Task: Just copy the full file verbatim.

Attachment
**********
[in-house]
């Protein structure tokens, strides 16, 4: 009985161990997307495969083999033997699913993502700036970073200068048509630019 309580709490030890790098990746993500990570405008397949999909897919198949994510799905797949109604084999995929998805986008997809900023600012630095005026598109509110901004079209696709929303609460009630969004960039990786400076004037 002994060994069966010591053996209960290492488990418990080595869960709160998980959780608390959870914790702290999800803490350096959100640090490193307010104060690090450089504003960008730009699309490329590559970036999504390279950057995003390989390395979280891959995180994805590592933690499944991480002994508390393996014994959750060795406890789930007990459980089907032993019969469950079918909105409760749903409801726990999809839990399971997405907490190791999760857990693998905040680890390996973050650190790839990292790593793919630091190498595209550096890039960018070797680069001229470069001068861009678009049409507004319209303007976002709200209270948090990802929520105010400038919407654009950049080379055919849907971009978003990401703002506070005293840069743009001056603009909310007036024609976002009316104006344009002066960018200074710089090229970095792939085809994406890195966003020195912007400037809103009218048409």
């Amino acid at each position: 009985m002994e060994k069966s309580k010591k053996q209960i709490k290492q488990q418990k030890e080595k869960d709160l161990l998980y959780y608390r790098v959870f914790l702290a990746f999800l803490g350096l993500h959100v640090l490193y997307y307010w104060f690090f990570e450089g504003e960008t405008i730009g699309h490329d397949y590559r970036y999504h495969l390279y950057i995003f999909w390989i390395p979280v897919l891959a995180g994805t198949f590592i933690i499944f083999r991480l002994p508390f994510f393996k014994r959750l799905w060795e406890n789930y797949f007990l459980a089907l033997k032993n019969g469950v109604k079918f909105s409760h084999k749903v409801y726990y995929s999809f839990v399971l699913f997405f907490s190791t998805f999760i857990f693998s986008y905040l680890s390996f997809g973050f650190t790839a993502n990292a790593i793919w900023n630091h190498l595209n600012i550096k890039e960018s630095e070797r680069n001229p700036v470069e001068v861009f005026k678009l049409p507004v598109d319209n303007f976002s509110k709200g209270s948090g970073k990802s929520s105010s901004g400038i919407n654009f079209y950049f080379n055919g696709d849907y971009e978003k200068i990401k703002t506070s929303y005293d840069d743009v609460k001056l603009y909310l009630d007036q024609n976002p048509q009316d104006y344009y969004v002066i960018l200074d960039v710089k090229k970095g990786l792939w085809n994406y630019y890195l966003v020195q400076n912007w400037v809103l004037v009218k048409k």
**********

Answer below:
[in-house]
């Protein structure tokens, strides 16, 4: 009985161990997307495969083999033997699913993502700036970073200068048509630019 309580709490030890790098990746993500990570405008397949999909897919198949994510799905797949109604084999995929998805986008997809900023600012630095005026598109509110901004079209696709929303609460009630969004960039990786400076004037 002994060994069966010591053996209960290492488990418990080595869960709160998980959780608390959870914790702290999800803490350096959100640090490193307010104060690090450089504003960008730009699309490329590559970036999504390279950057995003390989390395979280891959995180994805590592933690499944991480002994508390393996014994959750060795406890789930007990459980089907032993019969469950079918909105409760749903409801726990999809839990399971997405907490190791999760857990693998905040680890390996973050650190790839990292790593793919630091190498595209550096890039960018070797680069001229470069001068861009678009049409507004319209303007976002709200209270948090990802929520105010400038919407654009950049080379055919849907971009978003990401703002506070005293840069743009001056603009909310007036024609976002009316104006344009002066960018200074710089090229970095792939085809994406890195966003020195912007400037809103009218048409």
């Amino acid at each position: 009985m002994e060994k069966s309580k010591k053996q209960i709490k290492q488990q418990k030890e080595k869960d709160l161990l998980y959780y608390r790098v959870f914790l702290a990746f999800l803490g350096l993500h959100v640090l490193y997307y307010w104060f690090f990570e450089g504003e960008t405008i730009g699309h490329d397949y590559r970036y999504h495969l390279y950057i995003f999909w390989i390395p979280v897919l891959a995180g994805t198949f590592i933690i499944f083999r991480l002994p508390f994510f393996k014994r959750l799905w060795e406890n789930y797949f007990l459980a089907l033997k032993n019969g469950v109604k079918f909105s409760h084999k749903v409801y726990y995929s999809f839990v399971l699913f997405f907490s190791t998805f999760i857990f693998s986008y905040l680890s390996f997809g973050f650190t790839a993502n990292a790593i793919w900023n630091h190498l595209n600012i550096k890039e960018s630095e070797r680069n001229p700036v470069e001068v861009f005026k678009l049409p507004v598109d319209n303007f976002s509110k709200g209270s948090g970073k990802s929520s105010s901004g400038i919407n654009f079209y950049f080379n055919g696709d849907y971009e978003k200068i990401k703002t506070s929303y005293d840069d743009v609460k001056l603009y909310l009630d007036q024609n976002p048509q009316d104006y344009y969004v002066i960018l200074d960039v710089k090229k970095g990786l792939w085809n994406y630019y890195l966003v020195q400076n912007w400037v809103l004037v009218k048409k």